Agree with Flosshilde. DH and I are very much into opera and often go to the ROH Iand sometimes the ENO) after work in our work outfits (well we did until DS was born in August); no need to dress up massively at the ROH, even though you can, if you feel like it, especially on the weekend or if you have very expensive tickets. Also agree regarding comments about opera abroad: went to the Met last year and people were a lot more dressed up, same goes for Berlin too. If you wear the dress you mention you will be absolutely fine. Opera is not elitist at all and can be great fun; convinced an opera novice colleague to go and see Tosca and she is now into opera too as it is great story telling and can be sooo romantic and melodramatic.
Have fun!!! Hair up or down
Every every time I look on this bit it makes me mad. It doesn't matter. In my understanding opera is about the grand passions in life so it doesn't matter what you wear. Affording the tickets to go is another matter.
It sort of matters insofar as if you go to Glynebourne or La Scala in jeans you'd feel very out of place unless you were abnormally unselfconscious. Ditto if you wore a long evening dress for the Gods at ENO.
You don't have to wear anything in particular, but if you want to fit in and feel comfy then it's handy to know what the norm is (in the UK that = about four notches less posh than the public stereotype of an opera audience).
Thanks so much for your replies Chislemum & LadyIsabella really kind of you.
SirEdmund I would ask the same about (and recently have) a winter wedding, an engagement party - anything important to me that I am unsure of. Some people worry about the school run for goodness sake, me included at times. Of course we could all have the confidence to just rock up in jeans to anything and say 'ta da' but I don't have that confidence and think it would be rude to the person who has invited me.
I genuinely didn't know the form and needed to find out and everyone has been very kind in doing so! Interesting for example the differences in ticket price/country etc.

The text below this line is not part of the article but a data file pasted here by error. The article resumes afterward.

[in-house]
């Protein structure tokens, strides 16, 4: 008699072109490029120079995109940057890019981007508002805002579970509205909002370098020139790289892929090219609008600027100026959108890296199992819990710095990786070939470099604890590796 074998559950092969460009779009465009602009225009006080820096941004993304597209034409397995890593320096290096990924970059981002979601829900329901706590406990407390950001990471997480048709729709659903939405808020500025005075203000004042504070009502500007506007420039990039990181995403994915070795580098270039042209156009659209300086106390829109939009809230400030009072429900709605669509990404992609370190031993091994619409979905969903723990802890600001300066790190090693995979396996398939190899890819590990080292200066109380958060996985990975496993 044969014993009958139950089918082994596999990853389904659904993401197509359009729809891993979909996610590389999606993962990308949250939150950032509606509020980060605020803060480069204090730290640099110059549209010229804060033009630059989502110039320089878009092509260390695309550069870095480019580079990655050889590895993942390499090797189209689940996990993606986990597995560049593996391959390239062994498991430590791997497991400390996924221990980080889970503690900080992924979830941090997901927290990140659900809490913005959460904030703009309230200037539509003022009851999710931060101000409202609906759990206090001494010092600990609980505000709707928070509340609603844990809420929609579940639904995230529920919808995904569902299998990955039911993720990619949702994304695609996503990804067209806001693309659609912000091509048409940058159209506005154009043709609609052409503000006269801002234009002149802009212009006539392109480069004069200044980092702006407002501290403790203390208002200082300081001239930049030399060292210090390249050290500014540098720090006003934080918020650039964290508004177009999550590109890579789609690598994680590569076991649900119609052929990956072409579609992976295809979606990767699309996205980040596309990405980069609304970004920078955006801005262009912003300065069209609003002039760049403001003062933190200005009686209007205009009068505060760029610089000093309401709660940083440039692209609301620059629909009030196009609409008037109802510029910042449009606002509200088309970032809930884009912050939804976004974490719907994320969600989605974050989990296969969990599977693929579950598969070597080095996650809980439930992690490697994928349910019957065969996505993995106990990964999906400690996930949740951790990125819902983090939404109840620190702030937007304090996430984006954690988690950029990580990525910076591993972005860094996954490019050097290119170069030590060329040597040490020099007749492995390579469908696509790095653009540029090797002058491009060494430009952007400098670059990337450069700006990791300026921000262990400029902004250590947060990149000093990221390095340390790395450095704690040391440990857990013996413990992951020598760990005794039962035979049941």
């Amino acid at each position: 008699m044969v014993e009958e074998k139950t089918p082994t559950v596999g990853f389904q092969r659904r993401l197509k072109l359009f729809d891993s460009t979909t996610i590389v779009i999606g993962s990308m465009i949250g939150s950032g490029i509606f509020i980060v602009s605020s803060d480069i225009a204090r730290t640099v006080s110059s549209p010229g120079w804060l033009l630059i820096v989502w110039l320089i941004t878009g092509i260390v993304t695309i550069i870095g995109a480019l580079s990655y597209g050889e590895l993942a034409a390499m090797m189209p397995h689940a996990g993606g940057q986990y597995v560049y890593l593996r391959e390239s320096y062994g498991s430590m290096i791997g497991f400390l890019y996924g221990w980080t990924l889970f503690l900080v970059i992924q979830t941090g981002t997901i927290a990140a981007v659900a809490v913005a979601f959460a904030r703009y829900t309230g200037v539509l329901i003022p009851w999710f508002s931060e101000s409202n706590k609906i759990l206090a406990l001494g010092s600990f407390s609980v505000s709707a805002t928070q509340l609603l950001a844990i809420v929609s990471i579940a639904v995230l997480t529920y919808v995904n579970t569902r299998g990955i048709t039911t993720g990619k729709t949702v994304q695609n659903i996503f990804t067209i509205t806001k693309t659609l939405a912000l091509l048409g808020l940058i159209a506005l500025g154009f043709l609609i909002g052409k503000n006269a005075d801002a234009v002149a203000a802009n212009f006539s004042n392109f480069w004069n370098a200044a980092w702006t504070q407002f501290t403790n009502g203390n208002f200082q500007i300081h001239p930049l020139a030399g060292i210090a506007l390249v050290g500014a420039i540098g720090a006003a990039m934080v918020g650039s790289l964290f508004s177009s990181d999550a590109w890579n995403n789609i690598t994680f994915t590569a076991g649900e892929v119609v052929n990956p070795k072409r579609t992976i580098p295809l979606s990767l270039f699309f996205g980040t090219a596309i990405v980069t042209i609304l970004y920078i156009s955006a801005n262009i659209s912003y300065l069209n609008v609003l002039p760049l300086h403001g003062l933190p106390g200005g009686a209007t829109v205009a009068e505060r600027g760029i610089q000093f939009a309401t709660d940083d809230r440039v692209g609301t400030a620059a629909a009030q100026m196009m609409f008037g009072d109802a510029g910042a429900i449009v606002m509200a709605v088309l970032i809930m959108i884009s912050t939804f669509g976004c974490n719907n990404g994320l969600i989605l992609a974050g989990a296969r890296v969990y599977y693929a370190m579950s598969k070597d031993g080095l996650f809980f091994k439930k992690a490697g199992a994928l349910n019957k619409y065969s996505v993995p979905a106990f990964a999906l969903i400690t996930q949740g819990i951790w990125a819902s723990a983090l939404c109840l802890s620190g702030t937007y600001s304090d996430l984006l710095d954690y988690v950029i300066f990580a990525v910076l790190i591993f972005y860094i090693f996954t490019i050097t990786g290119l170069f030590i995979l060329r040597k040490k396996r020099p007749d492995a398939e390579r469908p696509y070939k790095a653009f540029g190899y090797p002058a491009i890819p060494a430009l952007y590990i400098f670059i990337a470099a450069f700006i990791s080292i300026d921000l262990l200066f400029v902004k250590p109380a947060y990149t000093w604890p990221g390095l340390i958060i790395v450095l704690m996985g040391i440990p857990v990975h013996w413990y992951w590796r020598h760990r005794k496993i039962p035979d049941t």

Thanks again, all.
It does matter. I would feel completely out of place if I went to Glyndebourne dressed inappropriately. Whether it should matter or not, that's a different thing. But then.... It's actually nice to get dressed up once in a while, it shows respect for the performers, and you feel a sense of occasion.
It does matter at Glyndebourne but it doesn't represent the rest of the opera world. And actually, there, there is a distinct correlation between the poshness of the person and the level to which they make my eyes bleed with their outfit. I always give a wry smile when Ms Horrendous Dress in front is addressed as Lady Something.
In fact the preview nights don't have a dress code at all and the celeb spotting is ramped right up. We were lent the owners table once and everyone who walked past stared at us thinking we must be famous. We weren't famous, just lucky.
ENO have been running an "Undress for Opera" campaign, to encourage punters to come in whatever clothes they want and help those who might not normally think of opera take the plunge. The ENO research showed that many non opera goers thought you had to dress up to come along.
ENO is very inclusive in the way it stages and presents opera, and every night has around 400 tickets available at less than £25. Often, tickets bought on the day can be much less - and the ENO has won all of the big UK opera awards this year so productions are fab.
They have a very funny Mikado on at the moment (I took my DC last Saturday, fabulous alternative to a panto). We're off to Carmen this weekend there and i am very much looking forward to it.
To go back to the dress thing, I endorse what others have said - you need to dress up more for Glyndebourne, for some first nights at ROH and in some other countries. OP's proposed outfit sounded perfect for Valencia - I do hope you have a lovely time. Maybe come to a UK opera house when you are back?
I went to the opera in Rome. It was a cold evening and there were a lot of very chic Parisian ladies sat next to me. They all wore plain black dresses, fine jumpers, skirts or trousers. They wore immaculate jewellery and make up. Very classy.